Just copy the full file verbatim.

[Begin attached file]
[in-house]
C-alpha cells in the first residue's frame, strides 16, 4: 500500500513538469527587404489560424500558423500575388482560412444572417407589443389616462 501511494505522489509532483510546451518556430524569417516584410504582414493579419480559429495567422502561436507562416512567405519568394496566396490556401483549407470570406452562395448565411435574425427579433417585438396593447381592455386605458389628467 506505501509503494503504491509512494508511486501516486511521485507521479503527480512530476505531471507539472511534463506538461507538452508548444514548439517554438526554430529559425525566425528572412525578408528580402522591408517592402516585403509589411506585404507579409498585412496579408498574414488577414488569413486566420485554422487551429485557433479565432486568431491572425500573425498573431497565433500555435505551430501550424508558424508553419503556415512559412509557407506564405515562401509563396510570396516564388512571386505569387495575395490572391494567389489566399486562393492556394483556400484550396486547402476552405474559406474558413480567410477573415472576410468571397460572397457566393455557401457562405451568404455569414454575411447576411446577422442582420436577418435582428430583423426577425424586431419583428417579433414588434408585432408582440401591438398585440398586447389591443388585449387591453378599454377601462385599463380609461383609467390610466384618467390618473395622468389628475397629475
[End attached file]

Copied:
[in-house]
C-alpha cells in the first residue's frame, strides 16, 4: 500500500513538469527587404489560424500558423500575388482560412444572417407589443389616462 501511494505522489509532483510546451518556430524569417516584410504582414493579419480559429495567422502561436507562416512567405519568394496566396490556401483549407470570406452562395448565411435574425427579433417585438396593447381592455386605458389628467 506505501509503494503504491509512494508511486501516486511521485507521479503527480512530476505531471507539472511534463506538461507538452508548444514548439517554438526554430529559425525566425528572412525578408528580402522591408517592402516585403509589411506585404507579409498585412496579408498574414488577414488569413486566420485554422487551429485557433479565432486568431491572425500573425498573431497565433500555435505551430501550424508558424508553419503556415512559412509557407506564405515562401509563396510570396516564388512571386505569387495575395490572391494567389489566399486562393492556394483556400484550396486547402476552405474559406474558413480567410477573415472576410468571397460572397457566393455557401457562405451568404455569414454575411447576411446577422442582420436577418435582428430583423426577425424586431419583428417579433414588434408585432408582440401591438398585440398586447389591443388585449387591453378599454377601462385599463380609461383609467390610466384618467390618473395622468389628475397629475